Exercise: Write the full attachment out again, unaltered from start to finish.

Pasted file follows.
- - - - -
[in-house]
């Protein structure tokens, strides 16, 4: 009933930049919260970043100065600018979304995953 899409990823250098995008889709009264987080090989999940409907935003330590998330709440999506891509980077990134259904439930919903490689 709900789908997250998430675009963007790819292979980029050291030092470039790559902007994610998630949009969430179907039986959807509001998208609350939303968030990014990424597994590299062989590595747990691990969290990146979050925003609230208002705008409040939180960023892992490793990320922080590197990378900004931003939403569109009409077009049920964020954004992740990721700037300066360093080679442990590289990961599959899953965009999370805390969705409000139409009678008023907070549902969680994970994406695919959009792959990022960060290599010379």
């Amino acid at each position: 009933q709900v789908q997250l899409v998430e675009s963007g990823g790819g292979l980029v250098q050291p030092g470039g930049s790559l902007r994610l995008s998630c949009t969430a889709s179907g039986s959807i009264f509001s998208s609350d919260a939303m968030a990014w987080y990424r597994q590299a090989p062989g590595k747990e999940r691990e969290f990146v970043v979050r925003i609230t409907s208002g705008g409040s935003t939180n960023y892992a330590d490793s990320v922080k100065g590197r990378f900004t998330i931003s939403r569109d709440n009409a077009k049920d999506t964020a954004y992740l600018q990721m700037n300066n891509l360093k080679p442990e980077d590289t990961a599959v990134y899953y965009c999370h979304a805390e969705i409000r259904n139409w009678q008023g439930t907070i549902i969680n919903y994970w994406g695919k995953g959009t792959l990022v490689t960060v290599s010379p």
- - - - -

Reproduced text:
[in-house]
């Protein structure tokens, strides 16, 4: 009933930049919260970043100065600018979304995953 899409990823250098995008889709009264987080090989999940409907935003330590998330709440999506891509980077990134259904439930919903490689 709900789908997250998430675009963007790819292979980029050291030092470039790559902007994610998630949009969430179907039986959807509001998208609350939303968030990014990424597994590299062989590595747990691990969290990146979050925003609230208002705008409040939180960023892992490793990320922080590197990378900004931003939403569109009409077009049920964020954004992740990721700037300066360093080679442990590289990961599959899953965009999370805390969705409000139409009678008023907070549902969680994970994406695919959009792959990022960060290599010379």
């Amino acid at each position: 009933q709900v789908q997250l899409v998430e675009s963007g990823g790819g292979l980029v250098q050291p030092g470039g930049s790559l902007r994610l995008s998630c949009t969430a889709s179907g039986s959807i009264f509001s998208s609350d919260a939303m968030a990014w987080y990424r597994q590299a090989p062989g590595k747990e999940r691990e969290f990146v970043v979050r925003i609230t409907s208002g705008g409040s935003t939180n960023y892992a330590d490793s990320v922080k100065g590197r990378f900004t998330i931003s939403r569109d709440n009409a077009k049920d999506t964020a954004y992740l600018q990721m700037n300066n891509l360093k080679p442990e980077d590289t990961a599959v990134y899953y965009c999370h979304a805390e969705i409000r259904n139409w009678q008023g439930t907070i549902i969680n919903y994970w994406g695919k995953g959009t792959l990022v490689t960060v290599s010379p």